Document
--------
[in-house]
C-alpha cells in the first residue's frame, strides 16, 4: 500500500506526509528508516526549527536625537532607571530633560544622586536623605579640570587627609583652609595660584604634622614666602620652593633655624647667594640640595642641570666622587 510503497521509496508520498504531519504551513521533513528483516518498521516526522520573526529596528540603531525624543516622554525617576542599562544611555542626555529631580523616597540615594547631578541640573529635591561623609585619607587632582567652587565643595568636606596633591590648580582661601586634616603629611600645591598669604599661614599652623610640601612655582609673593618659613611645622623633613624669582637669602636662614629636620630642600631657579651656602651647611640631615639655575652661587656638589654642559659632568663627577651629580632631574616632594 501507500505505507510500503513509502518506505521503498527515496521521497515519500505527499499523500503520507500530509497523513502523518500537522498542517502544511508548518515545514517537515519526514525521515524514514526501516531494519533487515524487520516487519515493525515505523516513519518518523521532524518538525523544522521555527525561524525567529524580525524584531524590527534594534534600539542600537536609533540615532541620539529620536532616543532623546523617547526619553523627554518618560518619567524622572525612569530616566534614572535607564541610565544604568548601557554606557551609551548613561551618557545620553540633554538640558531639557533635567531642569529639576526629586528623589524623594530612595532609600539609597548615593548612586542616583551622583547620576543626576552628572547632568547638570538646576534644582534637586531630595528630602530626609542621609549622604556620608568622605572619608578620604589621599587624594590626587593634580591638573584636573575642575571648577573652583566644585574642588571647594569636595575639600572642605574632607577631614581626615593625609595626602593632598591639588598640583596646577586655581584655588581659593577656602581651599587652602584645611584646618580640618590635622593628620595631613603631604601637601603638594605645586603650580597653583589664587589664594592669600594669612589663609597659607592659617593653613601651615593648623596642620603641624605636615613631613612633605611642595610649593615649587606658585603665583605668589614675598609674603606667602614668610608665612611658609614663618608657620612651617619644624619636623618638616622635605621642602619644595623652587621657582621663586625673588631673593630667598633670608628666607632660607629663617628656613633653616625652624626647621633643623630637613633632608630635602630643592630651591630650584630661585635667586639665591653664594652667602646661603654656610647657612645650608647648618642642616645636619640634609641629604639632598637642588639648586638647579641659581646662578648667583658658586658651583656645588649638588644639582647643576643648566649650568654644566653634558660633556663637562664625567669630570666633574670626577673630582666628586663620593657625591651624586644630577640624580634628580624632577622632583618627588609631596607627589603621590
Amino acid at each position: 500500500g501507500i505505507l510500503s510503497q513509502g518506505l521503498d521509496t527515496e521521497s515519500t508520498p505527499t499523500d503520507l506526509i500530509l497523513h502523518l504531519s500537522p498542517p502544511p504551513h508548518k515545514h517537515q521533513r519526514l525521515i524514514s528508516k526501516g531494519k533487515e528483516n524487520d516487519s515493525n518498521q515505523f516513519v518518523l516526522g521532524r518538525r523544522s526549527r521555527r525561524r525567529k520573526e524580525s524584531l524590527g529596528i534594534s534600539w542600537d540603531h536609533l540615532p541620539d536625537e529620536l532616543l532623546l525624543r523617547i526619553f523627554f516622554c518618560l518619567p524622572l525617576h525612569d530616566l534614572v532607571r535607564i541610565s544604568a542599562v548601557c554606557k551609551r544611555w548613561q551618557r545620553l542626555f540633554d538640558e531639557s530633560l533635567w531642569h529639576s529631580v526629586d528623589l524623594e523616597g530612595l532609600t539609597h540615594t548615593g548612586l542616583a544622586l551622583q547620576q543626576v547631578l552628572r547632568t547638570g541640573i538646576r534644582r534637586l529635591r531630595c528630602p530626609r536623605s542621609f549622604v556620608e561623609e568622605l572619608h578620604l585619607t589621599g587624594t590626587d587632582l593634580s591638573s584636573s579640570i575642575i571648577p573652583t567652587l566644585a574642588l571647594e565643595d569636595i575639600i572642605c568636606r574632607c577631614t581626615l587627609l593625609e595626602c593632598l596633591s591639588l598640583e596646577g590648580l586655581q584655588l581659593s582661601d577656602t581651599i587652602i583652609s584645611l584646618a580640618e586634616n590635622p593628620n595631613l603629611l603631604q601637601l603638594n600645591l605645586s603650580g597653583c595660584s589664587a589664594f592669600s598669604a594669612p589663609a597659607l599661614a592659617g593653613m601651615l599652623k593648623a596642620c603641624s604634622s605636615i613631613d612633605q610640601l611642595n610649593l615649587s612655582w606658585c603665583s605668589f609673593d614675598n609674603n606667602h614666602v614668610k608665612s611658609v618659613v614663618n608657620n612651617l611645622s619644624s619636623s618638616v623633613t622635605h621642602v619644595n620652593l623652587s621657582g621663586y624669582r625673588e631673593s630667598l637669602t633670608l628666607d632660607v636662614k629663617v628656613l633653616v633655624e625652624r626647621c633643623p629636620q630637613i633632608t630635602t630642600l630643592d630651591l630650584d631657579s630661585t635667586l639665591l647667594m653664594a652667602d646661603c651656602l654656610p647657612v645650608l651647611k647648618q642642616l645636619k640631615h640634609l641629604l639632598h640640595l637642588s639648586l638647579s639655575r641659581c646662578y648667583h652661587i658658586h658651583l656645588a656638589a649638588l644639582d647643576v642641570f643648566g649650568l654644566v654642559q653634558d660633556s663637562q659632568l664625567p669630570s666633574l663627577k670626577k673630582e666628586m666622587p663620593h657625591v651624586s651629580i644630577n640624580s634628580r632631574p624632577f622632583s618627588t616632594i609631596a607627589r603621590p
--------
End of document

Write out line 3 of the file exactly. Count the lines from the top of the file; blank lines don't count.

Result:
Amino acid at each position: 500500500g501507500i505505507l510500503s510503497q513509502g518506505l521503498d521509496t527515496e521521497s515519500t508520498p505527499t499523500d503520507l506526509i500530509l497523513h502523518l504531519s500537522p498542517p502544511p504551513h508548518k515545514h517537515q521533513r519526514l525521515i524514514s528508516k526501516g531494519k533487515e528483516n524487520d516487519s515493525n518498521q515505523f516513519v518518523l516526522g521532524r518538525r523544522s526549527r521555527r525561524r525567529k520573526e524580525s524584531l524590527g529596528i534594534s534600539w542600537d540603531h536609533l540615532p541620539d536625537e529620536l532616543l532623546l525624543r523617547i526619553f523627554f516622554c518618560l518619567p524622572l525617576h525612569d530616566l534614572v532607571r535607564i541610565s544604568a542599562v548601557c554606557k551609551r544611555w548613561q551618557r545620553l542626555f540633554d538640558e531639557s530633560l533635567w531642569h529639576s529631580v526629586d528623589l524623594e523616597g530612595l532609600t539609597h540615594t548615593g548612586l542616583a544622586l551622583q547620576q543626576v547631578l552628572r547632568t547638570g541640573i538646576r534644582r534637586l529635591r531630595c528630602p530626609r536623605s542621609f549622604v556620608e561623609e568622605l572619608h578620604l585619607t589621599g587624594t590626587d587632582l593634580s591638573s584636573s579640570i575642575i571648577p573652583t567652587l566644585a574642588l571647594e565643595d569636595i575639600i572642605c568636606r574632607c577631614t581626615l587627609l593625609e595626602c593632598l596633591s591639588l598640583e596646577g590648580l586655581q584655588l581659593s582661601d577656602t581651599i587652602i583652609s584645611l584646618a580640618e586634616n590635622p593628620n595631613l603629611l603631604q601637601l603638594n600645591l605645586s603650580g597653583c595660584s589664587a589664594f592669600s598669604a594669612p589663609a597659607l599661614a592659617g593653613m601651615l599652623k593648623a596642620c603641624s604634622s605636615i613631613d612633605q610640601l611642595n610649593l615649587s612655582w606658585c603665583s605668589f609673593d614675598n609674603n606667602h614666602v614668610k608665612s611658609v618659613v614663618n608657620n612651617l611645622s619644624s619636623s618638616v623633613t622635605h621642602v619644595n620652593l623652587s621657582g621663586y624669582r625673588e631673593s630667598l637669602t633670608l628666607d632660607v636662614k629663617v628656613l633653616v633655624e625652624r626647621c633643623p629636620q630637613i633632608t630635602t630642600l630643592d630651591l630650584d631657579s630661585t635667586l639665591l647667594m653664594a652667602d646661603c651656602l654656610p647657612v645650608l651647611k647648618q642642616l645636619k640631615h640634609l641629604l639632598h640640595l637642588s639648586l638647579s639655575r641659581c646662578y648667583h652661587i658658586h658651583l656645588a656638589a649638588l644639582d647643576v642641570f643648566g649650568l654644566v654642559q653634558d660633556s663637562q659632568l664625567p669630570s666633574l663627577k670626577k673630582e666628586m666622587p663620593h657625591v651624586s651629580i644630577n640624580s634628580r632631574p624632577f622632583s618627588t616632594i609631596a607627589r603621590p